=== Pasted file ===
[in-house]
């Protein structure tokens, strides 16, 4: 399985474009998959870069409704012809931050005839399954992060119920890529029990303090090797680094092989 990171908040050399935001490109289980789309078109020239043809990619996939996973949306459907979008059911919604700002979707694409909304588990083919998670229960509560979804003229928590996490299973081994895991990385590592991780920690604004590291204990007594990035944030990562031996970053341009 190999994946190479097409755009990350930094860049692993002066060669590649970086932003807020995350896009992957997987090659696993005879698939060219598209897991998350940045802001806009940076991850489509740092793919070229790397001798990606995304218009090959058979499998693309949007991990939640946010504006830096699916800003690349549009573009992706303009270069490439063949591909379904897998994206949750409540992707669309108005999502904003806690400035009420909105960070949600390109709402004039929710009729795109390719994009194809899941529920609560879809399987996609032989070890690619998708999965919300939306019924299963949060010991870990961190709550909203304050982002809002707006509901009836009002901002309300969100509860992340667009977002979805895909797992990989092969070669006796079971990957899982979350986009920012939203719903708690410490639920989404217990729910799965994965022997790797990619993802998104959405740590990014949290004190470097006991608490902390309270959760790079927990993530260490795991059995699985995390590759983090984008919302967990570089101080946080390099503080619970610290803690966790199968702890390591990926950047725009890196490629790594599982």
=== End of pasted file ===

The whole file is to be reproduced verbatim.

[in-house]
């Protein structure tokens, strides 16, 4: 399985474009998959870069409704012809931050005839399954992060119920890529029990303090090797680094092989 990171908040050399935001490109289980789309078109020239043809990619996939996973949306459907979008059911919604700002979707694409909304588990083919998670229960509560979804003229928590996490299973081994895991990385590592991780920690604004590291204990007594990035944030990562031996970053341009 190999994946190479097409755009990350930094860049692993002066060669590649970086932003807020995350896009992957997987090659696993005879698939060219598209897991998350940045802001806009940076991850489509740092793919070229790397001798990606995304218009090959058979499998693309949007991990939640946010504006830096699916800003690349549009573009992706303009270069490439063949591909379904897998994206949750409540992707669309108005999502904003806690400035009420909105960070949600390109709402004039929710009729795109390719994009194809899941529920609560879809399987996609032989070890690619998708999965919300939306019924299963949060010991870990961190709550909203304050982002809002707006509901009836009002901002309300969100509860992340667009977002979805895909797992990989092969070669006796079971990957899982979350986009920012939203719903708690410490639920989404217990729910799965994965022997790797990619993802998104959405740590990014949290004190470097006991608490902390309270959760790079927990993530260490795991059995699985995390590759983090984008919302967990570089101080946080390099503080619970610290803690966790199968702890390591990926950047725009890196490629790594599982």